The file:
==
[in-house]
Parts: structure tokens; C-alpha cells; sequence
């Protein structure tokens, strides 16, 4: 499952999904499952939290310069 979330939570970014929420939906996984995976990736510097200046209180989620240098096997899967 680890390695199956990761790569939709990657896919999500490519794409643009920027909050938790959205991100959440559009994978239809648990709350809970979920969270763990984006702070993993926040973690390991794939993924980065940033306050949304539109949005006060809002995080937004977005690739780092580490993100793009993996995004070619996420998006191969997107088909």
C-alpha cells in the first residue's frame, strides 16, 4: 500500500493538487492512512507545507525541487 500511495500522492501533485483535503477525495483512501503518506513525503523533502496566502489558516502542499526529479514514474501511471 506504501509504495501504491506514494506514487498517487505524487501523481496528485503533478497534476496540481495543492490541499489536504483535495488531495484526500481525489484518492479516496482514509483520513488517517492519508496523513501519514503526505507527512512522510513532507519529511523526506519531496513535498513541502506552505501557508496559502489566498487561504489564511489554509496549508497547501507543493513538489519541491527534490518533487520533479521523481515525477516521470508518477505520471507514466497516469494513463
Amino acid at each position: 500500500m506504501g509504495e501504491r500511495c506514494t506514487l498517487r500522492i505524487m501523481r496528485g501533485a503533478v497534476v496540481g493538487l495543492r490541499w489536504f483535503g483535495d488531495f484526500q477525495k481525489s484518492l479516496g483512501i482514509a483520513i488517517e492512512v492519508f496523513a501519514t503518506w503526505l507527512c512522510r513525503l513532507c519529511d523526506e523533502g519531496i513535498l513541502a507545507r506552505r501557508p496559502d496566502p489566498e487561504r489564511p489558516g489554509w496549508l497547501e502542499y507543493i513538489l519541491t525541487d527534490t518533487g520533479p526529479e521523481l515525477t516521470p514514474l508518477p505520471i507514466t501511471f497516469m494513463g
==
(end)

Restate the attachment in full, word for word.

[in-house]
Parts: structure tokens; C-alpha cells; sequence
């Protein structure tokens, strides 16, 4: 499952999904499952939290310069 979330939570970014929420939906996984995976990736510097200046209180989620240098096997899967 680890390695199956990761790569939709990657896919999500490519794409643009920027909050938790959205991100959440559009994978239809648990709350809970979920969270763990984006702070993993926040973690390991794939993924980065940033306050949304539109949005006060809002995080937004977005690739780092580490993100793009993996995004070619996420998006191969997107088909």
C-alpha cells in the first residue's frame, strides 16, 4: 500500500493538487492512512507545507525541487 500511495500522492501533485483535503477525495483512501503518506513525503523533502496566502489558516502542499526529479514514474501511471 506504501509504495501504491506514494506514487498517487505524487501523481496528485503533478497534476496540481495543492490541499489536504483535495488531495484526500481525489484518492479516496482514509483520513488517517492519508496523513501519514503526505507527512512522510513532507519529511523526506519531496513535498513541502506552505501557508496559502489566498487561504489564511489554509496549508497547501507543493513538489519541491527534490518533487520533479521523481515525477516521470508518477505520471507514466497516469494513463
Amino acid at each position: 500500500m506504501g509504495e501504491r500511495c506514494t506514487l498517487r500522492i505524487m501523481r496528485g501533485a503533478v497534476v496540481g493538487l495543492r490541499w489536504f483535503g483535495d488531495f484526500q477525495k481525489s484518492l479516496g483512501i482514509a483520513i488517517e492512512v492519508f496523513a501519514t503518506w503526505l507527512c512522510r513525503l513532507c519529511d523526506e523533502g519531496i513535498l513541502a507545507r506552505r501557508p496559502d496566502p489566498e487561504r489564511p489558516g489554509w496549508l497547501e502542499y507543493i513538489l519541491t525541487d527534490t518533487g520533479p526529479e521523481l515525477t516521470p514514474l508518477p505520471i507514466t501511471f497516469m494513463g